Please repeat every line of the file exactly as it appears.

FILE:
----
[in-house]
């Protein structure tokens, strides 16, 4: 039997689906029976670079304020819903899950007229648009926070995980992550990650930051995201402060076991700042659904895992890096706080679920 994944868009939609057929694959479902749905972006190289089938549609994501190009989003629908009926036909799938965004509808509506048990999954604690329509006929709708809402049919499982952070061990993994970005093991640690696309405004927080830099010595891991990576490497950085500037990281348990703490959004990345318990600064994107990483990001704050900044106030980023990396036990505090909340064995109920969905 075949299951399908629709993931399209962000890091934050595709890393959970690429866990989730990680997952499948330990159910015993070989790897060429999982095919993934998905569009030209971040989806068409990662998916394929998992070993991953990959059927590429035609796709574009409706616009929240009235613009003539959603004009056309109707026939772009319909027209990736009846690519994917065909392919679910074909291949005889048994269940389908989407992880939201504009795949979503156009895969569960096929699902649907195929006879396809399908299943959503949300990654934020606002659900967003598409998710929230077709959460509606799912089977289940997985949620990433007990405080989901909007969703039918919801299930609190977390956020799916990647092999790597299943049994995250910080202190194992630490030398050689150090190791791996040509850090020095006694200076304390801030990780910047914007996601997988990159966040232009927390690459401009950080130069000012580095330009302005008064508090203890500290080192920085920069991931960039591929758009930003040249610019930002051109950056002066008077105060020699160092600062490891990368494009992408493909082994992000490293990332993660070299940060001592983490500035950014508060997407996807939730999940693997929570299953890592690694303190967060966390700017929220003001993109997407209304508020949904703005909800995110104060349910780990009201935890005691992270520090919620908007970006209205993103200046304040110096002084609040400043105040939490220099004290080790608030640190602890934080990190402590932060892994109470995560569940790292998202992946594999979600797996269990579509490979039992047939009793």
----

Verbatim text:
[in-house]
């Protein structure tokens, strides 16, 4: 039997689906029976670079304020819903899950007229648009926070995980992550990650930051995201402060076991700042659904895992890096706080679920 994944868009939609057929694959479902749905972006190289089938549609994501190009989003629908009926036909799938965004509808509506048990999954604690329509006929709708809402049919499982952070061990993994970005093991640690696309405004927080830099010595891991990576490497950085500037990281348990703490959004990345318990600064994107990483990001704050900044106030980023990396036990505090909340064995109920969905 075949299951399908629709993931399209962000890091934050595709890393959970690429866990989730990680997952499948330990159910015993070989790897060429999982095919993934998905569009030209971040989806068409990662998916394929998992070993991953990959059927590429035609796709574009409706616009929240009235613009003539959603004009056309109707026939772009319909027209990736009846690519994917065909392919679910074909291949005889048994269940389908989407992880939201504009795949979503156009895969569960096929699902649907195929006879396809399908299943959503949300990654934020606002659900967003598409998710929230077709959460509606799912089977289940997985949620990433007990405080989901909007969703039918919801299930609190977390956020799916990647092999790597299943049994995250910080202190194992630490030398050689150090190791791996040509850090020095006694200076304390801030990780910047914007996601997988990159966040232009927390690459401009950080130069000012580095330009302005008064508090203890500290080192920085920069991931960039591929758009930003040249610019930002051109950056002066008077105060020699160092600062490891990368494009992408493909082994992000490293990332993660070299940060001592983490500035950014508060997407996807939730999940693997929570299953890592690694303190967060966390700017929220003001993109997407209304508020949904703005909800995110104060349910780990009201935890005691992270520090919620908007970006209205993103200046304040110096002084609040400043105040939490220099004290080790608030640190602890934080990190402590932060892994109470995560569940790292998202992946594999979600797996269990579509490979039992047939009793």